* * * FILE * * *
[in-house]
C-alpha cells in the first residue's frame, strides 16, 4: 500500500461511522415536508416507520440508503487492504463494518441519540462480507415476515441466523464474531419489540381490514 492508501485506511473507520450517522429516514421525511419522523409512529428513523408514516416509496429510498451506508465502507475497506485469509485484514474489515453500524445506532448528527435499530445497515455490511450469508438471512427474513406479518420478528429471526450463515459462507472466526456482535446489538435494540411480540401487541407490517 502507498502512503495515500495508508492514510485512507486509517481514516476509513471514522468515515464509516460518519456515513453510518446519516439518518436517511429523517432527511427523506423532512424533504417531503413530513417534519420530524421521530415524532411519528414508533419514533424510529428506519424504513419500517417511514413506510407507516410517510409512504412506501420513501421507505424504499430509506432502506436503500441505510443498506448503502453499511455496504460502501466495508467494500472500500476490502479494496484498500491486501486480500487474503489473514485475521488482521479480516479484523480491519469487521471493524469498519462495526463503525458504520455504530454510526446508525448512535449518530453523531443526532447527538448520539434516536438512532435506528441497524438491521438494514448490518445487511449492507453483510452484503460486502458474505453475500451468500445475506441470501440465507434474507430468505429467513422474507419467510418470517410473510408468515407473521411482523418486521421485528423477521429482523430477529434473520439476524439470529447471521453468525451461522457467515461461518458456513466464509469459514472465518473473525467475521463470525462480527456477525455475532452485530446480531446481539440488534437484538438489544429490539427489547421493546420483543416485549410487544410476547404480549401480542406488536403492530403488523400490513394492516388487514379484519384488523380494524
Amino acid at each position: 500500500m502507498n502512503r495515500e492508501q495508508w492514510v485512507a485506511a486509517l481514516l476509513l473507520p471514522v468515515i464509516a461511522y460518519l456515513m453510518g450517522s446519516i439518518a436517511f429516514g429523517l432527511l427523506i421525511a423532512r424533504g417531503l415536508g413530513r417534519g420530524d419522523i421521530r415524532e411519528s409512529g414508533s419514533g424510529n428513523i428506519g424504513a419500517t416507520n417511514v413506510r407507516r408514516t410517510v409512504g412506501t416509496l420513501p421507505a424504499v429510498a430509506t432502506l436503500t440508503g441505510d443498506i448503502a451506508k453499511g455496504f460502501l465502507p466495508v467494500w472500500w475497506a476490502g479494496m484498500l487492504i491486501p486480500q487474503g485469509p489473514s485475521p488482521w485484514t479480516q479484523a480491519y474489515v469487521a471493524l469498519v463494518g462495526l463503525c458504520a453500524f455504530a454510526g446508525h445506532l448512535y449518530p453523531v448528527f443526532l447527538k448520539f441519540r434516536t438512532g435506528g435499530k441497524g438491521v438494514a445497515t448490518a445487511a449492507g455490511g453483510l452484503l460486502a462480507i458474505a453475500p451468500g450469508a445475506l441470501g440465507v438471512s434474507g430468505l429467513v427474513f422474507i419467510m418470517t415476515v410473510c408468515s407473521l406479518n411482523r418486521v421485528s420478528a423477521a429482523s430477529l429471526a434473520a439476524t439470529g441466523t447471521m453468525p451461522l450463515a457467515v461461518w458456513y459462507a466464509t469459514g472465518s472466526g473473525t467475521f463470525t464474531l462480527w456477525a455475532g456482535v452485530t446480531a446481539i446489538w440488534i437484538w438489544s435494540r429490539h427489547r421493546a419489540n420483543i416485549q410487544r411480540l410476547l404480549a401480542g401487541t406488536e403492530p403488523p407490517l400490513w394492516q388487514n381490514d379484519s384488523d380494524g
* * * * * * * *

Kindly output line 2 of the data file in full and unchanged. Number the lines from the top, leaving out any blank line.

C-alpha cells in the first residue's frame, strides 16, 4: 500500500461511522415536508416507520440508503487492504463494518441519540462480507415476515441466523464474531419489540381490514 492508501485506511473507520450517522429516514421525511419522523409512529428513523408514516416509496429510498451506508465502507475497506485469509485484514474489515453500524445506532448528527435499530445497515455490511450469508438471512427474513406479518420478528429471526450463515459462507472466526456482535446489538435494540411480540401487541407490517 502507498502512503495515500495508508492514510485512507486509517481514516476509513471514522468515515464509516460518519456515513453510518446519516439518518436517511429523517432527511427523506423532512424533504417531503413530513417534519420530524421521530415524532411519528414508533419514533424510529428506519424504513419500517417511514413506510407507516410517510409512504412506501420513501421507505424504499430509506432502506436503500441505510443498506448503502453499511455496504460502501466495508467494500472500500476490502479494496484498500491486501486480500487474503489473514485475521488482521479480516479484523480491519469487521471493524469498519462495526463503525458504520455504530454510526446508525448512535449518530453523531443526532447527538448520539434516536438512532435506528441497524438491521438494514448490518445487511449492507453483510452484503460486502458474505453475500451468500445475506441470501440465507434474507430468505429467513422474507419467510418470517410473510408468515407473521411482523418486521421485528423477521429482523430477529434473520439476524439470529447471521453468525451461522457467515461461518458456513466464509469459514472465518473473525467475521463470525462480527456477525455475532452485530446480531446481539440488534437484538438489544429490539427489547421493546420483543416485549410487544410476547404480549401480542406488536403492530403488523400490513394492516388487514379484519384488523380494524